by Scott Ronalds
It was another positive quarter for investors, with both stocks and bonds climbing higher. The global economy bounced back nicely, but the recovery is sure to be bumpy going forward as the second wave of COVID-19 looms large and a crucial U.S. election is just around the corner. Below is Tom Bradley's (our Chief Investment Officer) quarterly letter, where he provides some insights on how clients should view these issues from an investment perspective.
“Straying from your SAM [strategic asset mix] based on what’s happening on the political and economic scene is a mug’s game. You’ll get it right sometimes and feel brilliant, but there’ll assuredly be other times when you get your head handed to you.”
I’ve clipped this comment from a recent post because I know many of you are wondering how to prepare for the U.S. election and the second wave of COVID-19. The media is telling you to batten down the hatches and you’re less convinced that reacting to current events is a ‘mugs game’. My mission here is to explain why we’re being so stubborn on this point.
The first and most important reason is that the media and experts are often wrong. Nobody knows with any precision or consistency what will happen in the short term. There are many economic factors that come into play — inflation, interest rates, currencies, profit margins, availability of credit, technological innovation (and obsolescence), capital spending, demographics and pandemics — and they interact in unpredictable ways (for every action there’s a reaction). Often the issue getting the most attention will have little or no impact on stock prices (I think the U.S. election fits in this category).
But let’s assume you pick the right expert and have the future figured out. You then need to determine how the market will interpret the news. This too depends on a myriad of factors including how many people have the same view. Is it already baked into the cake?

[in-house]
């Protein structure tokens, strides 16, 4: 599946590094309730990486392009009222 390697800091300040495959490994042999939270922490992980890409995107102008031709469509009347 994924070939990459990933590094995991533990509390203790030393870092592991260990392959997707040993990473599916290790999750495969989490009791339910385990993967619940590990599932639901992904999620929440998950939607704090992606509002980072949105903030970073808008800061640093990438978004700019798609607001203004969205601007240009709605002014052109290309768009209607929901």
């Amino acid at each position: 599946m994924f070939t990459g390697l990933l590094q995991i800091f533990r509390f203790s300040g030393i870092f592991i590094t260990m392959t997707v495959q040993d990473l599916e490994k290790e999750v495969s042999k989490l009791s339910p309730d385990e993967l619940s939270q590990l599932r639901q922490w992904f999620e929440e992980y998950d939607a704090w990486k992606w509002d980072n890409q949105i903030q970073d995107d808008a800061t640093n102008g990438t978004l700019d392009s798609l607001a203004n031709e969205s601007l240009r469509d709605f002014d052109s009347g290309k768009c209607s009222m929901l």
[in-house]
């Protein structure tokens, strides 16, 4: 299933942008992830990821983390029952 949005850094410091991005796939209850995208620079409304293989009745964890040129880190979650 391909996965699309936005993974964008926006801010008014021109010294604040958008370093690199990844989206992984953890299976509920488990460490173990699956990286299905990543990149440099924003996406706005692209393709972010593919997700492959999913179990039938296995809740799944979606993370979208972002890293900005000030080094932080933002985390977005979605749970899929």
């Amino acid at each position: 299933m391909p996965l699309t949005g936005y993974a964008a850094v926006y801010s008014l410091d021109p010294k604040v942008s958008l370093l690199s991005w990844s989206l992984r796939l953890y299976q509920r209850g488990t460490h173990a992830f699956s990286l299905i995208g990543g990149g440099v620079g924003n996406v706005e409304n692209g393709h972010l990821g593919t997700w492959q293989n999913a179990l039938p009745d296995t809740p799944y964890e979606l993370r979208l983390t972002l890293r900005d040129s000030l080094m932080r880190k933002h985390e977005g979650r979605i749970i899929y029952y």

You get the picture. Timing the market is impossible, which brings me back to SAM. As a reminder, your strategic asset mix is the long-term blend of cash, GICs, bonds, stocks and real estate that best fit your objectives, risk tolerance, income needs and personality. It’s the most important tool you have for finding the right balance between risk and return. And when preparing for an uncertain event, like the election, it’s the best place to hide.
As unsatisfying as this sounds, there is ample proof to suggest that sticking to your plan works. The long-term charts for balanced portfolios trend up and to the right, even with the inevitable dips along the way. In recent years, those dips have been spurred by turmoil in Washington, a European banking crisis, trade tensions involving China and Britain, COVID-19 and sometimes the market just needs to take a breather. The key point here is that the onset of each pullback, and the shape of the recovery, was unpredictable, while the long-term trend has been remarkably reliable. Investors who stayed on course have a record that few market timers can match.
So, what should you do about the election? We encourage you to check in on your portfolio (using the Q3 statement) and make sure it’s still in line with your SAM. Markets have been uneven in 2020 (as evidenced by our fund lineup) and some adjustments may be necessary. If you’re at or near your SAM, you’re good.
If you’re primarily invested in the Founders Fund, the adjustments have been made for you. For example, after the March meltdown, the fund moved back to its SAM by shifting money from the Savings Fund into the four equity funds. Since then, it’s been fully invested in stocks (62-66% of the fund). More recently, the market recovery has necessitated some rebalancing to keep the equities in the low 60’s.
We are living in challenging times but don’t let the hot air from south of the border blow you off course. Your time frame is much longer than any politician’s promise or commentator’s forecast.
We encourage you to read the rest of our Q3 Report, where we provide more details on our specific strategies and what we've been doing in each of our funds.
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